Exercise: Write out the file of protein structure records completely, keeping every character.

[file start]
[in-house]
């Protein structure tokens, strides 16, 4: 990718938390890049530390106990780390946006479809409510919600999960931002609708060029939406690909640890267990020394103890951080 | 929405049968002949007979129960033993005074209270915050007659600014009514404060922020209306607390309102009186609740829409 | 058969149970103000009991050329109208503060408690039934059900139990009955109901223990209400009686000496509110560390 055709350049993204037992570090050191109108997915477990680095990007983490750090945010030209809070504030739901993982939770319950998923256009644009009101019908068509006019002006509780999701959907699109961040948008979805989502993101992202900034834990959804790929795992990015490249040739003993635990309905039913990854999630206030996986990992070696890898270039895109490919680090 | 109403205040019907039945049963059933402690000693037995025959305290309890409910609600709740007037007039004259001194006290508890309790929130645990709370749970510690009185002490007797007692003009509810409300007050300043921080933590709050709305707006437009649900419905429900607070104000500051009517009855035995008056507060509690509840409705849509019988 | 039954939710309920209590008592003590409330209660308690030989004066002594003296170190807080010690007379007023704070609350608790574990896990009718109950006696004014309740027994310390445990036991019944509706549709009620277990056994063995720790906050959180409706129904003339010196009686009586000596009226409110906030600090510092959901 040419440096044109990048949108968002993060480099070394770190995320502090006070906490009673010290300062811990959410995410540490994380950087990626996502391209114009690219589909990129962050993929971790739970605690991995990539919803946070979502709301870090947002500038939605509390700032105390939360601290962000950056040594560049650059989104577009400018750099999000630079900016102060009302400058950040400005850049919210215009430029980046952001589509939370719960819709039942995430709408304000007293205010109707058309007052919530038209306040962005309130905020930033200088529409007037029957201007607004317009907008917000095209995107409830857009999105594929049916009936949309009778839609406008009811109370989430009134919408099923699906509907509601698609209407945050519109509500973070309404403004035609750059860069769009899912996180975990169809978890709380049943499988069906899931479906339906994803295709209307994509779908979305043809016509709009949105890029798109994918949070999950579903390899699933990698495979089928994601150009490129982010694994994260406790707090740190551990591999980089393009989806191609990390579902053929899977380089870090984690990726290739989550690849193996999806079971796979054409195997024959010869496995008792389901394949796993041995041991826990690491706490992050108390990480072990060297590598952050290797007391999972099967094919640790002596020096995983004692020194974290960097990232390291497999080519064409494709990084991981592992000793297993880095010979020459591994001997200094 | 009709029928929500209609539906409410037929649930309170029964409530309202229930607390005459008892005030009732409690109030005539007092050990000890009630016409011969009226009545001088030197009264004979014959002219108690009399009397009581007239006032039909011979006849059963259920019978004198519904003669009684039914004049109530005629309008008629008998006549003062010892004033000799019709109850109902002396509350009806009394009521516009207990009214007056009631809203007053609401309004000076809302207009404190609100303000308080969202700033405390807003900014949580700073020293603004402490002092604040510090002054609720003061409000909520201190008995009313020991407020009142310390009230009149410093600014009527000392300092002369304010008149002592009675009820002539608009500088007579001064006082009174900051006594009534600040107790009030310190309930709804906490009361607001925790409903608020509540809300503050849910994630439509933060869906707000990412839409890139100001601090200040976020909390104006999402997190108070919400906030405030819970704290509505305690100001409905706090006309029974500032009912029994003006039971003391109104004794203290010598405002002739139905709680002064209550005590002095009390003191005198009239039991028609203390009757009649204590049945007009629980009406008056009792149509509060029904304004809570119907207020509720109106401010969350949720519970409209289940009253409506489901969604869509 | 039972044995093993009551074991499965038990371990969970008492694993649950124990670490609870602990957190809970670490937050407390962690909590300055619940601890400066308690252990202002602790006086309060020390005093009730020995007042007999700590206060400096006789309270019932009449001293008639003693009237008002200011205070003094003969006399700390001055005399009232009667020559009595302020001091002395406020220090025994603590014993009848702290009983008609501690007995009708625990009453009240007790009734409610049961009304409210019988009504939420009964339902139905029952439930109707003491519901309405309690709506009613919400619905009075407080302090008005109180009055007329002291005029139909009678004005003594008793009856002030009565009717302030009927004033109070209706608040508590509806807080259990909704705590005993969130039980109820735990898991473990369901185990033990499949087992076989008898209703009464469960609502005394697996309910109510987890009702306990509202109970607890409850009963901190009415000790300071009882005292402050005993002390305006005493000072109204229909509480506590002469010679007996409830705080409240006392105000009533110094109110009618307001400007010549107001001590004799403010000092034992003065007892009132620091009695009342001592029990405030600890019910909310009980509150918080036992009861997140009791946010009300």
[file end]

[in-house]
């Protein structure tokens, strides 16, 4: 990718938390890049530390106990780390946006479809409510919600999960931002609708060029939406690909640890267990020394103890951080 | 929405049968002949007979129960033993005074209270915050007659600014009514404060922020209306607390309102009186609740829409 | 058969149970103000009991050329109208503060408690039934059900139990009955109901223990209400009686000496509110560390 055709350049993204037992570090050191109108997915477990680095990007983490750090945010030209809070504030739901993982939770319950998923256009644009009101019908068509006019002006509780999701959907699109961040948008979805989502993101992202900034834990959804790929795992990015490249040739003993635990309905039913990854999630206030996986990992070696890898270039895109490919680090 | 109403205040019907039945049963059933402690000693037995025959305290309890409910609600709740007037007039004259001194006290508890309790929130645990709370749970510690009185002490007797007692003009509810409300007050300043921080933590709050709305707006437009649900419905429900607070104000500051009517009855035995008056507060509690509840409705849509019988 | 039954939710309920209590008592003590409330209660308690030989004066002594003296170190807080010690007379007023704070609350608790574990896990009718109950006696004014309740027994310390445990036991019944509706549709009620277990056994063995720790906050959180409706129904003339010196009686009586000596009226409110906030600090510092959901 040419440096044109990048949108968002993060480099070394770190995320502090006070906490009673010290300062811990959410995410540490994380950087990626996502391209114009690219589909990129962050993929971790739970605690991995990539919803946070979502709301870090947002500038939605509390700032105390939360601290962000950056040594560049650059989104577009400018750099999000630079900016102060009302400058950040400005850049919210215009430029980046952001589509939370719960819709039942995430709408304000007293205010109707058309007052919530038209306040962005309130905020930033200088529409007037029957201007607004317009907008917000095209995107409830857009999105594929049916009936949309009778839609406008009811109370989430009134919408099923699906509907509601698609209407945050519109509500973070309404403004035609750059860069769009899912996180975990169809978890709380049943499988069906899931479906339906994803295709209307994509779908979305043809016509709009949105890029798109994918949070999950579903390899699933990698495979089928994601150009490129982010694994994260406790707090740190551990591999980089393009989806191609990390579902053929899977380089870090984690990726290739989550690849193996999806079971796979054409195997024959010869496995008792389901394949796993041995041991826990690491706490992050108390990480072990060297590598952050290797007391999972099967094919640790002596020096995983004692020194974290960097990232390291497999080519064409494709990084991981592992000793297993880095010979020459591994001997200094 | 009709029928929500209609539906409410037929649930309170029964409530309202229930607390005459008892005030009732409690109030005539007092050990000890009630016409011969009226009545001088030197009264004979014959002219108690009399009397009581007239006032039909011979006849059963259920019978004198519904003669009684039914004049109530005629309008008629008998006549003062010892004033000799019709109850109902002396509350009806009394009521516009207990009214007056009631809203007053609401309004000076809302207009404190609100303000308080969202700033405390807003900014949580700073020293603004402490002092604040510090002054609720003061409000909520201190008995009313020991407020009142310390009230009149410093600014009527000392300092002369304010008149002592009675009820002539608009500088007579001064006082009174900051006594009534600040107790009030310190309930709804906490009361607001925790409903608020509540809300503050849910994630439509933060869906707000990412839409890139100001601090200040976020909390104006999402997190108070919400906030405030819970704290509505305690100001409905706090006309029974500032009912029994003006039971003391109104004794203290010598405002002739139905709680002064209550005590002095009390003191005198009239039991028609203390009757009649204590049945007009629980009406008056009792149509509060029904304004809570119907207020509720109106401010969350949720519970409209289940009253409506489901969604869509 | 039972044995093993009551074991499965038990371990969970008492694993649950124990670490609870602990957190809970670490937050407390962690909590300055619940601890400066308690252990202002602790006086309060020390005093009730020995007042007999700590206060400096006789309270019932009449001293008639003693009237008002200011205070003094003969006399700390001055005399009232009667020559009595302020001091002395406020220090025994603590014993009848702290009983008609501690007995009708625990009453009240007790009734409610049961009304409210019988009504939420009964339902139905029952439930109707003491519901309405309690709506009613919400619905009075407080302090008005109180009055007329002291005029139909009678004005003594008793009856002030009565009717302030009927004033109070209706608040508590509806807080259990909704705590005993969130039980109820735990898991473990369901185990033990499949087992076989008898209703009464469960609502005394697996309910109510987890009702306990509202109970607890409850009963901190009415000790300071009882005292402050005993002390305006005493000072109204229909509480506590002469010679007996409830705080409240006392105000009533110094109110009618307001400007010549107001001590004799403010000092034992003065007892009132620091009695009342001592029990405030600890019910909310009980509150918080036992009861997140009791946010009300």